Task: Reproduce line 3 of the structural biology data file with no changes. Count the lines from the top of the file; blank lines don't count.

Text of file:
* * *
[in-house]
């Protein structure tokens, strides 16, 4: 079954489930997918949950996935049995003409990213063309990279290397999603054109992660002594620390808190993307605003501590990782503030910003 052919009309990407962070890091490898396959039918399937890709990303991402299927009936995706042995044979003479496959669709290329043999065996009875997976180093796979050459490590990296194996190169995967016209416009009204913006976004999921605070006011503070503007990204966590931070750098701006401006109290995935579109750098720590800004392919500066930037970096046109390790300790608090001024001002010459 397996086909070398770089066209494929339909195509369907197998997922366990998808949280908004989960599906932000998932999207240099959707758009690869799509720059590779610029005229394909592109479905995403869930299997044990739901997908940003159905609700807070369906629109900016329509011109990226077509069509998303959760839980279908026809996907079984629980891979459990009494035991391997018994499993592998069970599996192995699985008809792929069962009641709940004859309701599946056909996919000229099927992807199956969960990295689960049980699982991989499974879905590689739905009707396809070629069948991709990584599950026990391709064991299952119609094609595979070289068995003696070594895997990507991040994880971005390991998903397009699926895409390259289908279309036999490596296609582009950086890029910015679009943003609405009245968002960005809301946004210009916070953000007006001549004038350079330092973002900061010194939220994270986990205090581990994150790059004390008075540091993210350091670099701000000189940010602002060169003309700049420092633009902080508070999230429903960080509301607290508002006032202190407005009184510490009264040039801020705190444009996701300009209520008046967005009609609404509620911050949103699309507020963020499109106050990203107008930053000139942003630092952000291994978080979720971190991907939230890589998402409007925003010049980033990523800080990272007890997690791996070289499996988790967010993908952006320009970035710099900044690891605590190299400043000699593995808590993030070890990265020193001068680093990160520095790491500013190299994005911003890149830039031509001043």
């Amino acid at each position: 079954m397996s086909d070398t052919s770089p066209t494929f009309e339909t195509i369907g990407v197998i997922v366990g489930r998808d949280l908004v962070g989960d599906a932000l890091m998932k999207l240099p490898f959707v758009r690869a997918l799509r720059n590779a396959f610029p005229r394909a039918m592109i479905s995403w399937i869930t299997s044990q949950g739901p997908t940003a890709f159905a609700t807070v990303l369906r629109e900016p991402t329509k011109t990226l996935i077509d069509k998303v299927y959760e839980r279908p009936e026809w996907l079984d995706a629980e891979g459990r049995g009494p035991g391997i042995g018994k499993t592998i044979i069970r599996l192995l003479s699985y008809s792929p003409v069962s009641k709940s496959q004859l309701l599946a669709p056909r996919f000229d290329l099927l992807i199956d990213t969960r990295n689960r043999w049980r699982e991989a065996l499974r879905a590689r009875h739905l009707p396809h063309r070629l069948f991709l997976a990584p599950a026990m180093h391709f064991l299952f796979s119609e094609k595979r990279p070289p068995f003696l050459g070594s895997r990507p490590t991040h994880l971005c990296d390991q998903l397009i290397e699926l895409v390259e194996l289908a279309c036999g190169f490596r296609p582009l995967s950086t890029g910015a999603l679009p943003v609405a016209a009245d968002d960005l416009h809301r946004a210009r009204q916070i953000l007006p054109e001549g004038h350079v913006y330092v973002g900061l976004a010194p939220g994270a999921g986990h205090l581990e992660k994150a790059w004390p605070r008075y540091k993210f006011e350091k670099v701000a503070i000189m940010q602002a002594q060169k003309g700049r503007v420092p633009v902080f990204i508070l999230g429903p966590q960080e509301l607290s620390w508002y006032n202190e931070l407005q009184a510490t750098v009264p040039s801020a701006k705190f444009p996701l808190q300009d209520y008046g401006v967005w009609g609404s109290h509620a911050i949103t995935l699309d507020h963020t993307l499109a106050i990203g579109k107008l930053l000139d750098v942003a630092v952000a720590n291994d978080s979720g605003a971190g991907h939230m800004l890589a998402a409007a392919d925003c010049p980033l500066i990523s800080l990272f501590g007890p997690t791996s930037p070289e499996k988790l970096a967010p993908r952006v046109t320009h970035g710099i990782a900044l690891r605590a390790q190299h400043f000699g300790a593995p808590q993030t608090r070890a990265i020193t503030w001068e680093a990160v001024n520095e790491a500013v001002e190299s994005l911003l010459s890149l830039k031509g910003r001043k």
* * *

């Amino acid at each position: 079954m397996s086909d070398t052919s770089p066209t494929f009309e339909t195509i369907g990407v197998i997922v366990g489930r998808d949280l908004v962070g989960d599906a932000l890091m998932k999207l240099p490898f959707v758009r690869a997918l799509r720059n590779a396959f610029p005229r394909a039918m592109i479905s995403w399937i869930t299997s044990q949950g739901p997908t940003a890709f159905a609700t807070v990303l369906r629109e900016p991402t329509k011109t990226l996935i077509d069509k998303v299927y959760e839980r279908p009936e026809w996907l079984d995706a629980e891979g459990r049995g009494p035991g391997i042995g018994k499993t592998i044979i069970r599996l192995l003479s699985y008809s792929p003409v069962s009641k709940s496959q004859l309701l599946a669709p056909r996919f000229d290329l099927l992807i199956d990213t969960r990295n689960r043999w049980r699982e991989a065996l499974r879905a590689r009875h739905l009707p396809h063309r070629l069948f991709l997976a990584p599950a026990m180093h391709f064991l299952f796979s119609e094609k595979r990279p070289p068995f003696l050459g070594s895997r990507p490590t991040h994880l971005c990296d390991q998903l397009i290397e699926l895409v390259e194996l289908a279309c036999g190169f490596r296609p582009l995967s950086t890029g910015a999603l679009p943003v609405a016209a009245d968002d960005l416009h809301r946004a210009r009204q916070i953000l007006p054109e001549g004038h350079v913006y330092v973002g900061l976004a010194p939220g994270a999921g986990h205090l581990e992660k994150a790059w004390p605070r008075y540091k993210f006011e350091k670099v701000a503070i000189m940010q602002a002594q060169k003309g700049r503007v420092p633009v902080f990204i508070l999230g429903p966590q960080e509301l607290s620390w508002y006032n202190e931070l407005q009184a510490t750098v009264p040039s801020a701006k705190f444009p996701l808190q300009d209520y008046g401006v967005w009609g609404s109290h509620a911050i949103t995935l699309d507020h963020t993307l499109a106050i990203g579109k107008l930053l000139d750098v942003a630092v952000a720590n291994d978080s979720g605003a971190g991907h939230m800004l890589a998402a409007a392919d925003c010049p980033l500066i990523s800080l990272f501590g007890p997690t791996s930037p070289e499996k988790l970096a967010p993908r952006v046109t320009h970035g710099i990782a900044l690891r605590a390790q190299h400043f000699g300790a593995p808590q993030t608090r070890a990265i020193t503030w001068e680093a990160v001024n520095e790491a500013v001002e190299s994005l911003l010459s890149l830039k031509g910003r001043k």